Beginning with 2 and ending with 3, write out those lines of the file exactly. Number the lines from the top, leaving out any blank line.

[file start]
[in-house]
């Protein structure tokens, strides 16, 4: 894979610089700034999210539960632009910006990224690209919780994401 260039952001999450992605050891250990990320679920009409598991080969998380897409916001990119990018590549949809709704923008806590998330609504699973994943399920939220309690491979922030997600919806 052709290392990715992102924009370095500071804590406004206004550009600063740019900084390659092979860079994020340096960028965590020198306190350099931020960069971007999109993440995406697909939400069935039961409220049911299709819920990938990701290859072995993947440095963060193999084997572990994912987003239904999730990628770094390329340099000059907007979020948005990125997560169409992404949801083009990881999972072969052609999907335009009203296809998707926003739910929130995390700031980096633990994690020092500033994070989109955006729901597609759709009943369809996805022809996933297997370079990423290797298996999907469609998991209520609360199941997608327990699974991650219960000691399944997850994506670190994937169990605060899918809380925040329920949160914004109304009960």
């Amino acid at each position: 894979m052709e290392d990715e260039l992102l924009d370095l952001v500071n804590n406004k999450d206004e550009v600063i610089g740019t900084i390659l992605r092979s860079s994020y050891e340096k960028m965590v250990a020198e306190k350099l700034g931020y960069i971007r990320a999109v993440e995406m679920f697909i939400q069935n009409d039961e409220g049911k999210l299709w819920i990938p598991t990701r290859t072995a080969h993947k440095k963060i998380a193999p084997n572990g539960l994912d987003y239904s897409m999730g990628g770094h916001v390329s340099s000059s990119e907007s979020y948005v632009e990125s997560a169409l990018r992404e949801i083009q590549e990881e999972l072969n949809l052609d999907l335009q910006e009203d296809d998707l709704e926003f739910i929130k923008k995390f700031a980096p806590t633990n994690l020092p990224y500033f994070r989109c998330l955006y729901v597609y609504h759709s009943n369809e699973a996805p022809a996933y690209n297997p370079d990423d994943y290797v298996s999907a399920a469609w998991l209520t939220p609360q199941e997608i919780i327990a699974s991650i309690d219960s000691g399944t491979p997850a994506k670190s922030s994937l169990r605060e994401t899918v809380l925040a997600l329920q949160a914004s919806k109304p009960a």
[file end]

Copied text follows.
């Protein structure tokens, strides 16, 4: 894979610089700034999210539960632009910006990224690209919780994401 260039952001999450992605050891250990990320679920009409598991080969998380897409916001990119990018590549949809709704923008806590998330609504699973994943399920939220309690491979922030997600919806 052709290392990715992102924009370095500071804590406004206004550009600063740019900084390659092979860079994020340096960028965590020198306190350099931020960069971007999109993440995406697909939400069935039961409220049911299709819920990938990701290859072995993947440095963060193999084997572990994912987003239904999730990628770094390329340099000059907007979020948005990125997560169409992404949801083009990881999972072969052609999907335009009203296809998707926003739910929130995390700031980096633990994690020092500033994070989109955006729901597609759709009943369809996805022809996933297997370079990423290797298996999907469609998991209520609360199941997608327990699974991650219960000691399944997850994506670190994937169990605060899918809380925040329920949160914004109304009960």
């Amino acid at each position: 894979m052709e290392d990715e260039l992102l924009d370095l952001v500071n804590n406004k999450d206004e550009v600063i610089g740019t900084i390659l992605r092979s860079s994020y050891e340096k960028m965590v250990a020198e306190k350099l700034g931020y960069i971007r990320a999109v993440e995406m679920f697909i939400q069935n009409d039961e409220g049911k999210l299709w819920i990938p598991t990701r290859t072995a080969h993947k440095k963060i998380a193999p084997n572990g539960l994912d987003y239904s897409m999730g990628g770094h916001v390329s340099s000059s990119e907007s979020y948005v632009e990125s997560a169409l990018r992404e949801i083009q590549e990881e999972l072969n949809l052609d999907l335009q910006e009203d296809d998707l709704e926003f739910i929130k923008k995390f700031a980096p806590t633990n994690l020092p990224y500033f994070r989109c998330l955006y729901v597609y609504h759709s009943n369809e699973a996805p022809a996933y690209n297997p370079d990423d994943y290797v298996s999907a399920a469609w998991l209520t939220p609360q199941e997608i919780i327990a699974s991650i309690d219960s000691g399944t491979p997850a994506k670190s922030s994937l169990r605060e994401t899918v809380l925040a997600l329920q949160a914004s919806k109304p009960a």